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6] ST. LEONARD, DEACON AND CONFESSOR.—This saint was in seeing in him the germ of good, ordained him deacon and priest, his youth a nobleman of high station in the court of Clovis I., and foretold that he would one day succeed him in the see of King of France. Being converted by St. Remigius, he resolved Tours. Before the death of St. Martin a crisis came about in the to embrace the religious life, notwithstanding the earnest impor. spiritual life of Britius. Having been severely rebuked by his tunity of the King. After remaining some time in the monastery master, he reviled him in return, but soon repented, and bitterly of Micy, near Orleans, he retreated to a hermitage in a forest near lamented his former evil ways. On the death of St. Martin he Limoges, converting many as he went along. He was not allowed was elected to succeed him, but his former sins were visited on to remain here in solitude; for many hearing of his fame flocked | him in this world, for he was grossly slandered, and banished to him, and eventually a monastery arose on the spot, over which from his see for seven years. He then returned, and remained in he presided, and which was endowed by the King with a great quiet possession for seven years more, after which he died, A.D. part of the surrounding forest. He always took a great interest 444. He was buried near to St. Martin, in a chapel which he in prisoners and captives; and it is said that King Clovis granted had himself built over the tomb of his spiritual father. He is him the privilege of releasing all whom he deemed worthy. Hence represented as a Bishop with a child in his arms, or with burning he became the patron of prisoners. He died in peace A.D. 599, coals in his hands or chasuble, in allusion to the belief that he and became very famous both in France and in England. He is was the first to undergo the Fiery Ordeal which afterwards became sometimes represented as a deacon, and sometimes as a Benedic so general among Northern nations. [Sar. Ep. and Gosp.: Wisd. tine abbot, with pastoral staff and book. Often he has chains or x. 10–14. St. Luke xix. 12—28.7 fetters in his hands, or a prisoner chained near him. [Sar. Ep. 15] ST. MACHUTUS, BISHOP.—This saint, known also as St. and Gosp. : Ecclus. xxxix. 549. St. Luke xi. 33–36.]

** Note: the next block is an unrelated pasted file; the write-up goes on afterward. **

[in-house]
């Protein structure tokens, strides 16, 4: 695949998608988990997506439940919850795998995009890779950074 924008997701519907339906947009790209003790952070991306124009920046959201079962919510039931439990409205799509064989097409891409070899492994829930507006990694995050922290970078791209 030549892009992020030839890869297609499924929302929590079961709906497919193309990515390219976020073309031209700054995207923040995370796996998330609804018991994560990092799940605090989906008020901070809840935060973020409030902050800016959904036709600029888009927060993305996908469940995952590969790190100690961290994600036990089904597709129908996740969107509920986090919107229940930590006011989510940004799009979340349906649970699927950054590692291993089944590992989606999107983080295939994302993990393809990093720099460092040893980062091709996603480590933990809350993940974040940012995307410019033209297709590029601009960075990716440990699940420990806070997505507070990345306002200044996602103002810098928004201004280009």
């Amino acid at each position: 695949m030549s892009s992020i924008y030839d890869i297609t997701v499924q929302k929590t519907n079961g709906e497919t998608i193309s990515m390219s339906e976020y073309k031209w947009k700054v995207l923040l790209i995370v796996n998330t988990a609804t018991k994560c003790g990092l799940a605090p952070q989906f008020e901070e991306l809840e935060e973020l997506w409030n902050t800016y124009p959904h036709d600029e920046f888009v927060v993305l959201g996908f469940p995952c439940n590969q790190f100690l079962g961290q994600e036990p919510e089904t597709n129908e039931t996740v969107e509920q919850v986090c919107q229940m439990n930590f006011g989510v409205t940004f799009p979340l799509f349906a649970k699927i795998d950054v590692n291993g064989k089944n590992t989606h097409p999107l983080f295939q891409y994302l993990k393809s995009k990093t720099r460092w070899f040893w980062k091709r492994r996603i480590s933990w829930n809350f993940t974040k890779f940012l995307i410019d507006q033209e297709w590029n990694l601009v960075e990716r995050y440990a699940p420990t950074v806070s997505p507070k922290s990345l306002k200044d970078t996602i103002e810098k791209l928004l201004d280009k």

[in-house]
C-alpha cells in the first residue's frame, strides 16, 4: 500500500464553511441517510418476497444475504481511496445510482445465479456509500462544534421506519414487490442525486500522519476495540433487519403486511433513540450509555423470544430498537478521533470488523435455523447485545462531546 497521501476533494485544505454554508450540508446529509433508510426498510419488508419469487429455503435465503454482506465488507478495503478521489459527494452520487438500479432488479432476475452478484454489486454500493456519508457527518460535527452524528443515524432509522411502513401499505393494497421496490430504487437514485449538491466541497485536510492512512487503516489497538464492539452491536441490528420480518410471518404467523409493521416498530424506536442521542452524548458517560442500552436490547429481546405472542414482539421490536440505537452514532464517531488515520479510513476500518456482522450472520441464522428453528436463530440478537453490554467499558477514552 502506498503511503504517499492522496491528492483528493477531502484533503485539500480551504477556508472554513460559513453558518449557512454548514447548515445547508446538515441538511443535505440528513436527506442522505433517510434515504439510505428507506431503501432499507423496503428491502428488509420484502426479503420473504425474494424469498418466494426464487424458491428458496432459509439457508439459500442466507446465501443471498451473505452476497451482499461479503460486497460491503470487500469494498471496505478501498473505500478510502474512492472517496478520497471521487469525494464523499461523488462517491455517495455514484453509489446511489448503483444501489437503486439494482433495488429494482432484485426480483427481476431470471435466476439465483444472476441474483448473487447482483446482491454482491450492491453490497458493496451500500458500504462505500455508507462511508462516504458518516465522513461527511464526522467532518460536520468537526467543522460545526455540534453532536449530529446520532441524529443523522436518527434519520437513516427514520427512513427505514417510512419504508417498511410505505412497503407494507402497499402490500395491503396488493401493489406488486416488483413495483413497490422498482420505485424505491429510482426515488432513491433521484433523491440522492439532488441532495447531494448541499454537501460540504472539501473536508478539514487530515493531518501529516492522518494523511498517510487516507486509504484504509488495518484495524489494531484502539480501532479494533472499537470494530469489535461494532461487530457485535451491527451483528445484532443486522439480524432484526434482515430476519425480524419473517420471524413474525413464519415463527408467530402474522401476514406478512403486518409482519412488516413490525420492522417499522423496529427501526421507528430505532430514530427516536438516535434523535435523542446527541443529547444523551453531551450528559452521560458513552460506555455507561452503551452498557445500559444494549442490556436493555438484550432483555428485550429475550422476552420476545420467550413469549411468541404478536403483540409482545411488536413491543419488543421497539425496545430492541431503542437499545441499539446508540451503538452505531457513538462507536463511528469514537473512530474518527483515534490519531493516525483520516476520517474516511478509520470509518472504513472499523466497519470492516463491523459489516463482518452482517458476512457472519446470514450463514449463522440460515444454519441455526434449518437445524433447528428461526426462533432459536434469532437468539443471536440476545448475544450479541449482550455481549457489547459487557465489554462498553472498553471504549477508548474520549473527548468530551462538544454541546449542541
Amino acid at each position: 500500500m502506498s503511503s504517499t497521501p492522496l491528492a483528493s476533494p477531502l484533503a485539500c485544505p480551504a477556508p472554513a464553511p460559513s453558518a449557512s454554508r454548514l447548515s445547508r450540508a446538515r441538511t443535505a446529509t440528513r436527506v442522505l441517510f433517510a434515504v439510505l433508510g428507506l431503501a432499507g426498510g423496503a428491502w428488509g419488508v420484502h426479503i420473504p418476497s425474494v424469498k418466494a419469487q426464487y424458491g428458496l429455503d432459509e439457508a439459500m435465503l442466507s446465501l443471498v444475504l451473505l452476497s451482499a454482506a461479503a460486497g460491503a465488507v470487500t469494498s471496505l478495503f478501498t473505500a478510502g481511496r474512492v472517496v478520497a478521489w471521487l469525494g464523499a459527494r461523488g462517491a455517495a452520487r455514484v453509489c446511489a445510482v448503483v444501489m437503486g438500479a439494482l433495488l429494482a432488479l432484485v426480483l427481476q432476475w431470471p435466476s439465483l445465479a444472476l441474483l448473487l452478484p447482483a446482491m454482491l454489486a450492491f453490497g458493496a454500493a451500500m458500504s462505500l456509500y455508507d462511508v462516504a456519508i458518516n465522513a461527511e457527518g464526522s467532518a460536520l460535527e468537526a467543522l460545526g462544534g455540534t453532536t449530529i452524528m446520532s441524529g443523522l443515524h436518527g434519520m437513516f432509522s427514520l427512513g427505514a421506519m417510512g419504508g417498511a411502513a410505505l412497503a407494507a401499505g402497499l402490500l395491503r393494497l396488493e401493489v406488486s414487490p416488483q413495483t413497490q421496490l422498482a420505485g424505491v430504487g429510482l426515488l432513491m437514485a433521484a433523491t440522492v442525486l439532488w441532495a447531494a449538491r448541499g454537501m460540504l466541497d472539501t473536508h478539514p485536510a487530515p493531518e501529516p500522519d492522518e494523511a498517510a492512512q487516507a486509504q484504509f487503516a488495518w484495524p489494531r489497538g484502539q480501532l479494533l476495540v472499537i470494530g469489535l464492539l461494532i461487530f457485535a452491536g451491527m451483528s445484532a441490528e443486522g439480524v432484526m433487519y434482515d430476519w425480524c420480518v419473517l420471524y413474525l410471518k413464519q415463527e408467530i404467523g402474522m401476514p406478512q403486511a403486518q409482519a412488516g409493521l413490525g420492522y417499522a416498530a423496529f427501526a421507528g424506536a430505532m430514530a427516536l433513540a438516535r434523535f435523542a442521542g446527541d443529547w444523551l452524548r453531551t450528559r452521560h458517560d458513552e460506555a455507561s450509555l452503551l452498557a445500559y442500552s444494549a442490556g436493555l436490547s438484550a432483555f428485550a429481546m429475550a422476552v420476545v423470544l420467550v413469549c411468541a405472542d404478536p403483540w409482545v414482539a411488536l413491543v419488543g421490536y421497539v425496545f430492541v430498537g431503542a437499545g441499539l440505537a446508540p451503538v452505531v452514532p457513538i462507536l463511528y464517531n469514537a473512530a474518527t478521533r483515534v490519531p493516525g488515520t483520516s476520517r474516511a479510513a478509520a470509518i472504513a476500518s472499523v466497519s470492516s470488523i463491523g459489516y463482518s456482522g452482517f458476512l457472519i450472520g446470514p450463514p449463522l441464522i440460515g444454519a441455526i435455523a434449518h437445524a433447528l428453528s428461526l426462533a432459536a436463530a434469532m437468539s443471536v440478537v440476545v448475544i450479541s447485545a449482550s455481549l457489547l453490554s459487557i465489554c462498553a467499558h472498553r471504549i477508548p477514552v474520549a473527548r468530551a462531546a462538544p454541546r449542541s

Malo, (a Welshman,) was baptized and educated by the Irish Abbot 11] ST. MARTIN, BISHOP AND CONFESSOR.-St. Martin was the of a monastery in the valley of Llan Carvan, where he was born. son of a Roman military tribune in Constantine's army, and was During the civil commotions of the age he fled into Brittany, born in Hungary about A.D. 316. He became a catechumen and there led an ascetic life in an island, whence he used to go while yet a child, and was compelled to enter the army in his and preach to the pagans on the mainland. About A.D. 541 he fifteenth year, but nobly gave away in alms the whole of his pay - was appointed Bishop of Aleth, but was driven by persecution to except what he required for his subsistence. The well-known take refuge in Aquitaine. In his old age he was enabled to story of his dividing his military cloak with his sword, and giving visit his people again, and give them his blessing. He died A.D. half to a poor naked beggar at the gate of Amiens, is recorded by 564, while on his way to visit St. Leontius, Archbishop of Saintes, St. Sulpicius. It is said that he afterwards saw in a dream our who had befriended him in his exile. The town of St. Malo is Lord in the half of the cloak he had given to the poor man, and named from his body having once rested there. He is represented thought he heard Him say, “ Martin, who is but a catechumen, as a Bishop, with a child at his feet. [Sar. Ep. and Gosp. : Ecclus. hath covered Me with this garment.” This dream at once deter xliv. 17. 20-23 ; xlv. 6, 7. 15, 16. St. Luke xix. 12—28.] mined him to receive holy Baptism, being about eighteen years old. 17] HUGH, BP. OF LINCOLN.-St. Hugh, or Hugh de Grenoble, Two years after this he sought his discharge, but being reproached was born of a noble Burgundian family, A.D. 1140. Ordained at with cowardice, he offered to face the enemy unarmed at the the age of nineteen, he joined the Carthusians, or Reformed Benehead of his troop, protected only by the sign of the Cross. dictines, and about A.D. 1181 came to preside over the first CarPeace ensuing, he was released from further service. He then thusian monastery in Britain, at Witham, in Somersetshire, at the retired into solitude, from which he was withdrawn by St. Hilary, request of its royal founder, Henry II. Five years after, the see of Bishop of Poictiers, who wished to ordain him deacon, but he Lincoln having been long vacant, the King directed the dean and would only consent at that time to be an exorcist. While on his chapter to elect a new bishop, and to his great satisfaction they way to visit his parents he was attacked by robbers, one of whom decided on the Prior of Witham. He reluctantly accepted his was converted on the spot. His mother and many of his coun. new office; but, once consecrated, discharged his episcopal duties trymen were also converted, but his father remained a Pagan. in a most exemplary manner, yearly retiring, however, to his old He now met with great persecution from the Arians, who being monastery, and living as a brother, with no other distinction at the height of their power, had succeeded in expelling St. than the episcopal ring. He was overtaken by his last illness on Hilary from his bishopric, A.D. 356. St. Martin retired into his way back, after one of these visits, and died Nov. 17, A.D. solitude near Genoa, but about A.D. 360 rejoined St. Hilary, who 1200, as the clergy were singing the Compline Nunc Dimittis in had been restored to his see, and founded a monastery, said to his presence. He was solemnly buried in Lincoln Minster, a great have been the first in Gaul. The see of Tours becoming vacant, part of which had been built under his direction ; and two years he was obliged against his will to accept it, but he determined to afterwards his body was translated to the shrine behind the high live a hermit's life notwithstanding. This, as in the case of St. altar. He is represented in the Carthusian habit, with cope, Leonard, ended in his gathering around him a large number of mitre, and pastoral staff, and has the swan by his side, or three recluses, which led to the establishment of one of the largest flowers in his hand, or is defended from lightning by an angel. abbeys in France. St. Martin died November 8th, A.D. 397, It is a curious fact that in some Lincolnshire churchwardens' and was buried at Cande, a monastery at the extremity of his accounts, of the time of Queen Elizabeth, are frequent entries diocese. (See July 4th.] St. Martin's cope (cappa) used to be relative to ringing the bells on the 17th of November, the annicarried into battle, and kept in a tent where Mass was said; versary of her accession, but that it is almost always called St. hence the origin of the term capella, as applied to places for reli